The global financial industry becomes more complex by the day. Meeting the challenges of complexity demands the best, most innovative and actionable input. Capco’s Thought Leadership and leading-edge research is contained in our Journal of Financial Transformation and our wide range of White Papers and Points of View. Access a unique resource of academic and practitioner thinking and experience. It’s tomorrow’s best practice available today.
We are delighted to share the third issue for 2015 of Capco's Regulatory Monitoring Newsletter, developed by industry experts in our European Regulatory Monitoring Team.
The financial crisis initiated several new financial regulations in Switzerland. During the G20 summit in 2009, the decision was taken to regulate derivative trading. The Financial Market Infrastructure Act (FMIA, German: FinfraG) is the Swiss response to this initiative.
Onboarding used to be a lot clearer, defined simply as: “the process and procedure to gather new client information and requirements and input that data to do business.” Today, the regulatory framework imposes multiple demands – from ensuring potential clients are the “right kind” of business, through responses to ever deeper levels of official inquiry. The challenge is to create an onboarding program that satisfies regulators and front office alike – while keeping the client center stage. This Capco Wealth Management Onboarding Overview shows how you can balance all the issues and deliver for all the stakeholders.
We are delighted to share the second issue for 2015 of Capco's Regulatory Monitoring Newsletter, developed by industry experts in our European Regulatory Monitoring Team.
The future of online FX trading depends on finding a balance between risk-taking and regulatory compliance. Forex online trading is a dynamic industry where flexibility, agility and innovation are of key importance to success. This was highlighted in January 2015 when the Swiss National Bank decided unexpectedly to give up the 1.20 EUR/CHF cap. The impact of this decision is far-reaching. One of the biggest global brokers required a bailout in the hundreds of millions of dollars. Many smaller brokers are also on the edge of surviving due to their open positions and lack of liquidity.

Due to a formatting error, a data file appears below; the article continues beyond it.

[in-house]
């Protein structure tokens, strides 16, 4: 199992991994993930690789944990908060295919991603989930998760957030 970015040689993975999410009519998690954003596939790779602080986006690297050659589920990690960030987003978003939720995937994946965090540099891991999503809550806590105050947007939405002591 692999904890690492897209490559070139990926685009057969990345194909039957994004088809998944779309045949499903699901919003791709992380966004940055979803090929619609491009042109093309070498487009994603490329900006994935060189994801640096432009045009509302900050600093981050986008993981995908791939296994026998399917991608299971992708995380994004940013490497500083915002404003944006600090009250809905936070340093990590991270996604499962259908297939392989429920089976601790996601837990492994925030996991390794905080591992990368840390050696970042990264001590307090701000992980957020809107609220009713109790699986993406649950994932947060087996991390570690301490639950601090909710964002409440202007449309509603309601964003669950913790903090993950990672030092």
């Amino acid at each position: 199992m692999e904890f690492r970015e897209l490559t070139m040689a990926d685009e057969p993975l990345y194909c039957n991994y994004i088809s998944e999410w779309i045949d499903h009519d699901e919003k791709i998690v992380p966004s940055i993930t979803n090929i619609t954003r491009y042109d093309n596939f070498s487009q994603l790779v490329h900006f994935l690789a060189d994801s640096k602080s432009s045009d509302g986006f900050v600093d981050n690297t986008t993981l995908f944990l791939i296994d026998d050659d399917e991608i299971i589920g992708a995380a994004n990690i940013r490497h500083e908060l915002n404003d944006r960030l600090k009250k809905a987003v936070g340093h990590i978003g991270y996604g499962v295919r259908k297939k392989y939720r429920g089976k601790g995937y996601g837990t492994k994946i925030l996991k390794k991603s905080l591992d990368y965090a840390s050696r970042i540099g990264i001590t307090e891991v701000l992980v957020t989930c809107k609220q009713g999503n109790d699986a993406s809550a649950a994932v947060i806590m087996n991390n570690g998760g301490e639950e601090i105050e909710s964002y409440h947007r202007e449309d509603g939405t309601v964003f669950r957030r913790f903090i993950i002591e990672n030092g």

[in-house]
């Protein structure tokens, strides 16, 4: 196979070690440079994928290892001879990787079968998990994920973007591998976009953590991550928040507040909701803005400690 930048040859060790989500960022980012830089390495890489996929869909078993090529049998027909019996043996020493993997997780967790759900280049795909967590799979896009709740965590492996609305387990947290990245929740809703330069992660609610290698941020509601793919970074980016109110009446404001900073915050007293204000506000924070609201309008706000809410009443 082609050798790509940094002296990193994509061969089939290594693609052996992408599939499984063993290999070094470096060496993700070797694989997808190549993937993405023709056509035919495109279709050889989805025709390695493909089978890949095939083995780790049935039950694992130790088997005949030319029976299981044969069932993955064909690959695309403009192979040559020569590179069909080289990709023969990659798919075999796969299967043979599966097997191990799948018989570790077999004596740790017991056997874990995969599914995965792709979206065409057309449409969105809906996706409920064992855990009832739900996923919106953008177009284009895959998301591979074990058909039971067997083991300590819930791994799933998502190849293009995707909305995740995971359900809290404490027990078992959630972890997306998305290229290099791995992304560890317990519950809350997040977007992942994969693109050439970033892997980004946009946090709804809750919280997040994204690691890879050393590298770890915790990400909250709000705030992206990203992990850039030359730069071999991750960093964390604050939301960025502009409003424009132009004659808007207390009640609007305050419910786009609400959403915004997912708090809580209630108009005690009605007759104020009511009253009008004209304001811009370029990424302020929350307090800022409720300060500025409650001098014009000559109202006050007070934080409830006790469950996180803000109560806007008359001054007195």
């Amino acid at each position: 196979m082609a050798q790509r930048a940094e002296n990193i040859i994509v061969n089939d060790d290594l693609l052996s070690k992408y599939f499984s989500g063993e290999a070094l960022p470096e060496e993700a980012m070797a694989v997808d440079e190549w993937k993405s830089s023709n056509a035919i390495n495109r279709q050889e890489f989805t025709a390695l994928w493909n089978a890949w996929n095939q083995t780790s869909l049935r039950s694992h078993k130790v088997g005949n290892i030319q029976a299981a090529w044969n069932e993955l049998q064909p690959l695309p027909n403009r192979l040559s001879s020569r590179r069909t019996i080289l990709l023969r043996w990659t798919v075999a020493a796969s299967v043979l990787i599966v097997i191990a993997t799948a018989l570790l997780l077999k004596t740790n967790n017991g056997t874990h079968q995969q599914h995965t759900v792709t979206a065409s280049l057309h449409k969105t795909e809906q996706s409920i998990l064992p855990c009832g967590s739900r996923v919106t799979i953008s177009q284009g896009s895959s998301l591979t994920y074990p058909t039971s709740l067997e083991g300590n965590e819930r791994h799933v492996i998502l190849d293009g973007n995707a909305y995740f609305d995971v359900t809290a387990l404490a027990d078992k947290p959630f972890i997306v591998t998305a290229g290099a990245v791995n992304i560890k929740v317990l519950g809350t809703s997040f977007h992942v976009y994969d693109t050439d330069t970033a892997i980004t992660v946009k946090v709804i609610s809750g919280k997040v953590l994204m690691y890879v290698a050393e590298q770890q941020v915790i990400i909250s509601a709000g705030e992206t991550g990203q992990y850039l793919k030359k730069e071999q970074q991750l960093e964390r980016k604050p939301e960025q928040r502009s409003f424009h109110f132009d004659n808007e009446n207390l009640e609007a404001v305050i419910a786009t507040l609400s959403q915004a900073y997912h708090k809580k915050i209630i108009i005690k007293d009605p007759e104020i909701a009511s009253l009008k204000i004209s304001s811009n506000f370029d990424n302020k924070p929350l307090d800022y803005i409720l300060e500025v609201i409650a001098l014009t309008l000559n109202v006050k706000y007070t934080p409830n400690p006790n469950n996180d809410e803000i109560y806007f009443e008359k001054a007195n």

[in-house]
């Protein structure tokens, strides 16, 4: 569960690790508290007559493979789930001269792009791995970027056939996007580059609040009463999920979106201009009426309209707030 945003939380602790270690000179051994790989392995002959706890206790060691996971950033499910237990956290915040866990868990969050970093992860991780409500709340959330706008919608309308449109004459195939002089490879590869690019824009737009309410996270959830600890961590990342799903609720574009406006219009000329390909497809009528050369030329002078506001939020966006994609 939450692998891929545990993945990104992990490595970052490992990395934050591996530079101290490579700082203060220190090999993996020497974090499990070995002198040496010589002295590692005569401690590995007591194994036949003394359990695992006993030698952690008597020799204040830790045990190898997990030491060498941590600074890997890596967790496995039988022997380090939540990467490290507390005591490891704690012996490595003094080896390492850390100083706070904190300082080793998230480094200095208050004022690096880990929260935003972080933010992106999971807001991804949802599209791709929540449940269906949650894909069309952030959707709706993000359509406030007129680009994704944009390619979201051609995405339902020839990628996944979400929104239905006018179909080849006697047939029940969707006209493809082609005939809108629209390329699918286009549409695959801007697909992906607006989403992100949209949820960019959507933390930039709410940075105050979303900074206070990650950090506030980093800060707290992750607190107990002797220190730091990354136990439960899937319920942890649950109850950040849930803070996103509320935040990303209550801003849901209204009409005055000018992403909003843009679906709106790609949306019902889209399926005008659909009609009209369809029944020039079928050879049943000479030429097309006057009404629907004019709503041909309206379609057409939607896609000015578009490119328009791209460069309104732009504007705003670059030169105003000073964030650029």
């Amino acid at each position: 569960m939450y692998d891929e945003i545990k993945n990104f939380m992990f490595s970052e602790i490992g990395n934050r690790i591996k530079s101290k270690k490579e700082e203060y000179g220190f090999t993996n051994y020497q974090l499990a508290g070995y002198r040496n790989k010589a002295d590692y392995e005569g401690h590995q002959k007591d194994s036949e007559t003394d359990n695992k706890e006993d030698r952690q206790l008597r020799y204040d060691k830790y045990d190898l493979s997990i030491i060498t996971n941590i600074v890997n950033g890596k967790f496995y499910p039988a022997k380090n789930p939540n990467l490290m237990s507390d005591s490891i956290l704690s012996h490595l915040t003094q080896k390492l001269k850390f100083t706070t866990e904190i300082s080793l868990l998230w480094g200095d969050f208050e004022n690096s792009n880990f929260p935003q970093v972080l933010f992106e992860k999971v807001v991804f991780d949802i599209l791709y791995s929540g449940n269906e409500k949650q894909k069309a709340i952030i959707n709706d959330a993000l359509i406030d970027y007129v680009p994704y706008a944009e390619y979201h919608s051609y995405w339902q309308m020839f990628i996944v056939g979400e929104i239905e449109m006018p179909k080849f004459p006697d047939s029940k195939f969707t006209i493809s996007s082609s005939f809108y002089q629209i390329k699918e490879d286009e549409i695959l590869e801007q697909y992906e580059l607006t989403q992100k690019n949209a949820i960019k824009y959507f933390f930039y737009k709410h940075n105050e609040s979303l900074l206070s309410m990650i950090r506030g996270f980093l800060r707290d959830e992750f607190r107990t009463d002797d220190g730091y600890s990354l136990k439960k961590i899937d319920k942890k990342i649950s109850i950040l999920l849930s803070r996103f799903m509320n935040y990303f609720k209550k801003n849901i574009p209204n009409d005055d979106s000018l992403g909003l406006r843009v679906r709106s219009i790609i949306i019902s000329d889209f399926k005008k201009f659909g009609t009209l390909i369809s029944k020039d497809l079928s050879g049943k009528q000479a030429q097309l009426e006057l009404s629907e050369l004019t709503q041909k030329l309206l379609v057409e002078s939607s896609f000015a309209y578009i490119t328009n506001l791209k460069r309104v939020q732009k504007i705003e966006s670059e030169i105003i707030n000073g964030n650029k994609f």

We are delighted to share the First Issue of 2015 of Capco's Regulatory Monitoring Newsletter, developed by industry experts in our International Regulatory Monitoring Team.
In the following pages we share the insights gained from analysis of the current concerns and challenges faced by financial institutions (FIs) in Europe and Asia-Pacific. We conclude with a summary of findings and provide some opportunities for success that FIs can consider in 2015.
We are delighted to share the Tenth Issue of 2014 of Capco's Regulatory Monitoring Newsletter, developed by industry experts in our International Regulatory Monitoring Team.
Virtually unchallenged, banks provided corporate customers with services from payments processing to business extension financing. Then came much greater financial Corporate Sophistication. Banks now need new strategies, and new approaches, to retain and regain business that used to be assured. In the face of growing competition, effective resistance is all about relevance.
Mobile payments providers must think more ambitiously. It’s high time to go beyond one-off novelties and limited disruption to the status quo. We should be embracing complete transformation, enabled by system-wide interoperability. And we have the technology to make it happen. This is the second part of our series about changes in payments. In this paper, we focus on the channel perspective. We outline a solution to introduce flexibility, enable faster innovation and, ultimately, achieve a dynamic and positive mobile payments environment.